Northwest Digest

Posted: Tuesday, June 07, 2005

Rules relaxed for freshwater kings

JUNEAU - The Alaska Department of Fish and Game has liberalized freshwater sport-fishing regulations along the Juneau road system to allow the chance of taking more hatchery king salmon, officials announced Monday.

The freshwater daily bag and possession limit is four kings of any size, now through Aug. 31. Freshwater kings caught by nonresidents will not count toward their annual limits.

Most streams on the Juneau road system see few king salmon, but the department expects Fish Creek on Douglas Island will draw more than 500 this year. Fishing methods on Fish Creek Pond are liberalized as well, allowing the use of bait, weight hooks and lures, treble hooks with a gap greater than a half-inch from point to shank, and retention of salmon hooked somewhere besides in the mouth. Normal freshwater methods banning baiting and snagging apply in Fish Creek and all intertidal waters.

For more information contact the Division of Sport Fish at 465-4270.

Dismissed grand jurors may be interviewed

ANCHORAGE - Defense attorneys in eight separate criminal cases will be allowed to interview grand jurors who handed up indictments after "off the record" discussions with Kenai District Attorney June Stein, a Superior Court Judge has ruled.

The grand jurors were dismissed but their indictments remained intact on charges ranging from second-degree murder to misconduct involving a controlled substance.

Defense attorneys on Monday praised the decision by Superior Court Judge Donald Hopwood.

"The significance of this ruling is that it upholds the idea of an independent judicial system," said Mark Osterman, a Kenai attorney representing some of the defendants indicted last fall. "My greatest concern is that too often the grand jury does not understand the full extent of its power and tends to want to get along with the district attorney, rather than questioning the district attorney or the district attorney's motives."

Stein referred questions to the state Office of Special Prosecutions and Appeals, saying she was "not involved in this aspect of the case." Mick Hawley, an assistant attorney general in the OSPA office in Anchorage, said, "We respectfully disagree with the ruling and are considering our remedies."

The matter came to light in December when Superior Court Judge Harold Brown was notified by court clerks that the district attorney routinely held a "rest of the story" session immediately after indictments were issued by the grand jury, which began what was to be a three-month duty in October.

"That session often included disclosing the information or evidence not presented to the jurors on record prior to the indictment, such as details from the criminal investigation, the defendants' prior criminal history, and personal and sometimes demeaning information about defendants, victims and witnesses," Brown wrote in a Dec. 7 memo.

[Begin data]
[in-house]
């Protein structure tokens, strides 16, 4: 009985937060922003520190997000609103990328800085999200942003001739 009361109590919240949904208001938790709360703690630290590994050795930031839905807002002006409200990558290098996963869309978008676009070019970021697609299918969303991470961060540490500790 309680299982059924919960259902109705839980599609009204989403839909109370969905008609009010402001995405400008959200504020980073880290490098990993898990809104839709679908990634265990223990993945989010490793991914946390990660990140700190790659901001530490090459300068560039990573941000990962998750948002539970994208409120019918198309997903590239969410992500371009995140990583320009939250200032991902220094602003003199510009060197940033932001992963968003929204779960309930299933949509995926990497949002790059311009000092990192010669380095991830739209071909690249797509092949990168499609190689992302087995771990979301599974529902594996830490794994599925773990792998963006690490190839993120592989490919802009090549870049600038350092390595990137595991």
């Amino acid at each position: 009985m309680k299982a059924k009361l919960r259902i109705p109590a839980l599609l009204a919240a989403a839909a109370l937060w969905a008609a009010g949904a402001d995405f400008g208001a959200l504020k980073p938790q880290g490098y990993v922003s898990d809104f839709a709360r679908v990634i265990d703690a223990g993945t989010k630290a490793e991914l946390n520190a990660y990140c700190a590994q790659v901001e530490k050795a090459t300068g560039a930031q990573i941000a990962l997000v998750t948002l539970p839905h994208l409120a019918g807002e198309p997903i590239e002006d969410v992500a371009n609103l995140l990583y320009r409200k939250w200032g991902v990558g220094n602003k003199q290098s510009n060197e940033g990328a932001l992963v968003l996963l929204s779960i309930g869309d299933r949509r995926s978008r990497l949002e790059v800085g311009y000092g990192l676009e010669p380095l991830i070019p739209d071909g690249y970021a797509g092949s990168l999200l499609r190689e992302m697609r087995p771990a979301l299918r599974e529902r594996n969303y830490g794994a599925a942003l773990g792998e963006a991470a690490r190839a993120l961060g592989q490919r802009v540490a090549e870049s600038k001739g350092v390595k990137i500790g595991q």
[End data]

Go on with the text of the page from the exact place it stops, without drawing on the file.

Canadian woman killed by grizzly bear

CANMORE, Alberta - A grizzly bear attacked and killed a woman jogging on a popular hiking trail near this Canadian Rockies resort town, just days after authorities moved the animal from another neighborhood for threatening humans, authorities said Monday.

Isabelle Dube, 36, a competitive mountain bicyclist, was running with two friends on the trail outside Canmore, about 55 miles west of Calgary in the mountainous western province of Alberta, when the bear attacked Sunday.

Dube climbed up a tree and the friends ran to a nearby golf course for help, said Cpl. Brad Freer of the Royal Canadian Mounted Police. By the time rescue workers got there, the grizzly had somehow gotten Dube down from the tree and mauled her to death.

Fish and wildlife officers later shot and killed the animal.

Dube, a substitute French teacher originally from Cap-St-Ignace near Quebec City, leaves behind a 5-year-old daughter, authorities said.

The same 200-pound, 4-year-old grizzly was removed from a residential area just over a week ago, said Donna Babchishin, a spokeswoman for Alberta Sustainable Resource Development.

The bear was relocated after approaching Canmore resident Niki Davison, who was photographing wildflowers. It was tranquilized, fitted with a radio collar and flown by helicopter to an area inside Banff National Park.

Dube was the first person killed by a bear in Alberta since 1998.

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